Paid Sick Days and Paid Leave Provisions in FFCRA and CARES Act
The COVID-19 pandemic is having devastating implications on workers earning low wages and their families. Failing to ensure all working people have adequate benefits, including access to paid sick days and paid family and medical leave, was already having significant economic and public health consequences—even before this crisis. Low-wage workers—who can least afford to take unpaid leave— are also the least likely to have access to any paid leave.
On March 18, 2020, Congress passed the Families First Coronavirus Response Act (FFCRA), H.R. 6201, providing some employees up to 10 paid sick days and up to 10 weeks of paid family and medical leave, in addition to other critical measures. This was the first time Congress required federal paid leave for private sector workers—an important first step in ensuring workers earning low wages have access to these benefits during the coronavirus pandemic. Congress must, however, do more to protect all working people during and after this crisis.
On March 27, 2020, Congress passed and the president signed the Coronavirus Aid, Relief, and Economic Security Act, H.R. 748, or the CARES Act. This fact sheet addresses the Families First Coronavirus Response Act’s Emergency Family and Medical Leave Expansion section and Emergency Paid Sick Leave section, as amended by the CARES Act.
Overview of the Emergency Paid Sick Leave Act
In response to the public health emergency, Congress passed a historic provision requiring paid sick leave for the coronavirus pandemic starting 15 days after the law was enacted through December 31, 2020.
Paid Sick Leave
- 80 hours of job protected paid sick leave for full time employees, or roughly 2 weeks.
- Part-time employees are covered, with the number of hours they receive determined by their average hours worked in a two-week period.
- Leave is immediately available but cannot be carried over from one year to the next.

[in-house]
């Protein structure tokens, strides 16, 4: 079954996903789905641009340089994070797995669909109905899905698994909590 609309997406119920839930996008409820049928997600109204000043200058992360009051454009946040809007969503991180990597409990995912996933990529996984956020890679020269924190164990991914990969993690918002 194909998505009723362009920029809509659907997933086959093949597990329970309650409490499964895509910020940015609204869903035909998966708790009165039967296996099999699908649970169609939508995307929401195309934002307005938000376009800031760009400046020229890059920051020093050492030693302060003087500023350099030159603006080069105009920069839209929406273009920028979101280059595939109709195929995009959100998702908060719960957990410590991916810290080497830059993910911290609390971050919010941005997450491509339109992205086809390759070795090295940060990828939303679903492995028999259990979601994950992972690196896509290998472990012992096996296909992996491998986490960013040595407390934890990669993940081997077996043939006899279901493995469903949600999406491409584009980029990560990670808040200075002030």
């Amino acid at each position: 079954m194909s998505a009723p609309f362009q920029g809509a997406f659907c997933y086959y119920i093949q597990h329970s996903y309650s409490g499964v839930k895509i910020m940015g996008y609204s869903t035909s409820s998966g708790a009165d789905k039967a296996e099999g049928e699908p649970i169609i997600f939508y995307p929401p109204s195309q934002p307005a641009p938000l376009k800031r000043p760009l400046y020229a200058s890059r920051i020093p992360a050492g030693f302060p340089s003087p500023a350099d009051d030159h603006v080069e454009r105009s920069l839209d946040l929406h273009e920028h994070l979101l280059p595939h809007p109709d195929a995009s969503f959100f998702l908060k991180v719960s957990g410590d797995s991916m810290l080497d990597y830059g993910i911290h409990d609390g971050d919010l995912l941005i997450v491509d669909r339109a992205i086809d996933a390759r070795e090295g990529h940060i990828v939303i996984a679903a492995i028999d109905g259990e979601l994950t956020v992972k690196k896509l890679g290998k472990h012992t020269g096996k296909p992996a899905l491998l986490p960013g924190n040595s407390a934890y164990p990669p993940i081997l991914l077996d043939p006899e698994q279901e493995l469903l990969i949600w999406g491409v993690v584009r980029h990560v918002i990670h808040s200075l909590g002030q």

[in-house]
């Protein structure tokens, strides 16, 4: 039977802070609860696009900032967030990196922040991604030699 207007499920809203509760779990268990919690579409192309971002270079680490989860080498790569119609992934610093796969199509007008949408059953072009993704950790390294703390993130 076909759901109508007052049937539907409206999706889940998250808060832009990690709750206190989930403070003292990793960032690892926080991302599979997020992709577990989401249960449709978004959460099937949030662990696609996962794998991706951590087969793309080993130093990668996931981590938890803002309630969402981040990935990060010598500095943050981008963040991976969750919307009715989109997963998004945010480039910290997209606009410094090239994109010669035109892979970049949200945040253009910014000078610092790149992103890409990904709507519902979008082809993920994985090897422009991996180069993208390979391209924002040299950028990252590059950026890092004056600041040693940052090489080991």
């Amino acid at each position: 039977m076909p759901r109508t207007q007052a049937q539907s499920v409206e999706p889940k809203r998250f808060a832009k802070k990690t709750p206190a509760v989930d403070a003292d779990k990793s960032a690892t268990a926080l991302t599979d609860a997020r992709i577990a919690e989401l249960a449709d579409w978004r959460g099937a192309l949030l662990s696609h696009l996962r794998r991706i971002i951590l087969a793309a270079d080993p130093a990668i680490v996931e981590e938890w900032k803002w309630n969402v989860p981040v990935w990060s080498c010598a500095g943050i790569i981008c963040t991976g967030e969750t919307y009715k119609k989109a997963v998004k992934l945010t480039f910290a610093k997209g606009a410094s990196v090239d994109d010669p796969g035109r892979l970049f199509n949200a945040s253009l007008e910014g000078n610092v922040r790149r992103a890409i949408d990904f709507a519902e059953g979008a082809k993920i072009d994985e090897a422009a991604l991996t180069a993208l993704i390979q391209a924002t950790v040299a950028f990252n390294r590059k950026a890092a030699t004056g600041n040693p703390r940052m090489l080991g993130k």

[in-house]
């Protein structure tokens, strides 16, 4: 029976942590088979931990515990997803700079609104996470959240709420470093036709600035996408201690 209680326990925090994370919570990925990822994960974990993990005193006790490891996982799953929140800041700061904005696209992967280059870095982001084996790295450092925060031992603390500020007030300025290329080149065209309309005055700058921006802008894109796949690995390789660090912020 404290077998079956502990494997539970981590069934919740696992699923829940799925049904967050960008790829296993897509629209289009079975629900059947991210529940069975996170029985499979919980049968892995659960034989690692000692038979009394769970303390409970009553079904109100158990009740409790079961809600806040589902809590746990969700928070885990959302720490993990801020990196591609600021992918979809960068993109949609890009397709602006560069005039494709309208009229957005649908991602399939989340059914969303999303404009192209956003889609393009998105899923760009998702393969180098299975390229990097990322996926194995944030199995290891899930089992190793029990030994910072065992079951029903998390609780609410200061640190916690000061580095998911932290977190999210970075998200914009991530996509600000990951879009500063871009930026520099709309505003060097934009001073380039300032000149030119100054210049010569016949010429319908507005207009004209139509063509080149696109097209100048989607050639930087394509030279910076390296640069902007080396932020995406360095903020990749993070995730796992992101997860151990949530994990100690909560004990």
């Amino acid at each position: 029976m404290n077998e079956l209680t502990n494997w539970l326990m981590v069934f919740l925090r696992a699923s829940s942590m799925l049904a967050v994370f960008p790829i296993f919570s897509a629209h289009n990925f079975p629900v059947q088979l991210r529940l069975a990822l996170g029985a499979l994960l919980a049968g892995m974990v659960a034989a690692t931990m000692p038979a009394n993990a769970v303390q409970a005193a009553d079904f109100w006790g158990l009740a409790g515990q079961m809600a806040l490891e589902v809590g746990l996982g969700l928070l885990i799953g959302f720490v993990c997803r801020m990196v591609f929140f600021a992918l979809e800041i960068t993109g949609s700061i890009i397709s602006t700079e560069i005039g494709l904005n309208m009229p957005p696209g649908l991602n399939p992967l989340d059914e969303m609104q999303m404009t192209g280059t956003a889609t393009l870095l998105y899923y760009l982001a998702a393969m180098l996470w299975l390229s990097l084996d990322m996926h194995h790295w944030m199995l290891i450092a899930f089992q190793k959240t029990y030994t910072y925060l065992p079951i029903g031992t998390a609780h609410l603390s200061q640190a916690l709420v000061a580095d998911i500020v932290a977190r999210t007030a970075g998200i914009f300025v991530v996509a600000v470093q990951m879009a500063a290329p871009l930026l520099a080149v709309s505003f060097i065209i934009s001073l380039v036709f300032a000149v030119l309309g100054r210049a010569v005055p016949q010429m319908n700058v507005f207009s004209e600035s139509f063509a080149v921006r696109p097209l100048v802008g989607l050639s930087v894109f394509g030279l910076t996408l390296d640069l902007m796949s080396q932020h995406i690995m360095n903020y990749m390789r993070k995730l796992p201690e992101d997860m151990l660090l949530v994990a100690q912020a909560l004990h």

- For employers with existing paid leave policies, the Act’s paid sick time is in addition to any existing leave. An employer cannot require employees to use their existing accrued leave time before using this emergency leave. Employers also cannot require their employees to find a replacement worker if they need to take this emergency leave.
- Full wage replacement for self-care, with a maximum required benefit of $511 a day ($5110 total).
- 2/3 wage replacement if employees are caring for another individual or a child whose school has closed or whose child care provider is unavailable, with a maximum required benefit of $200 a day ($2000 total).
- Wages are defined as the employee’s regular rate of pay, the federal minimum wage, or the state or local minimum wage where they are employed, whichever is greater.
Employees are entitled to paid sick time when unable to work (or telework) for any of the following reasons:
- Employee is subject to a government-mandated quarantine or isolation order related to COVID-19;
- Employee’s health provider orders self-isolation due to concerns related to COVID-19;
- Employee is experiencing symptoms of COVID-19 and seeking a medical diagnosis;
- Employee is caring for an individual subject to a quarantine/isolation order by the government or a health care provider;
- Employee is caring for a son or daughter whose school or place of care is closed, or whose child care provider is unavailable because of COVID-19; or
- Employee is experiencing any other “substantially similar condition” as specified by the Secretary of Health and Human Services, in consultation with the Secretary of Treasury and the Secretary of Labor.
- Employees working for private employers with less than 500 employees. Therefore, the FFCRA explicitly excludes private employers with 500 or more employees.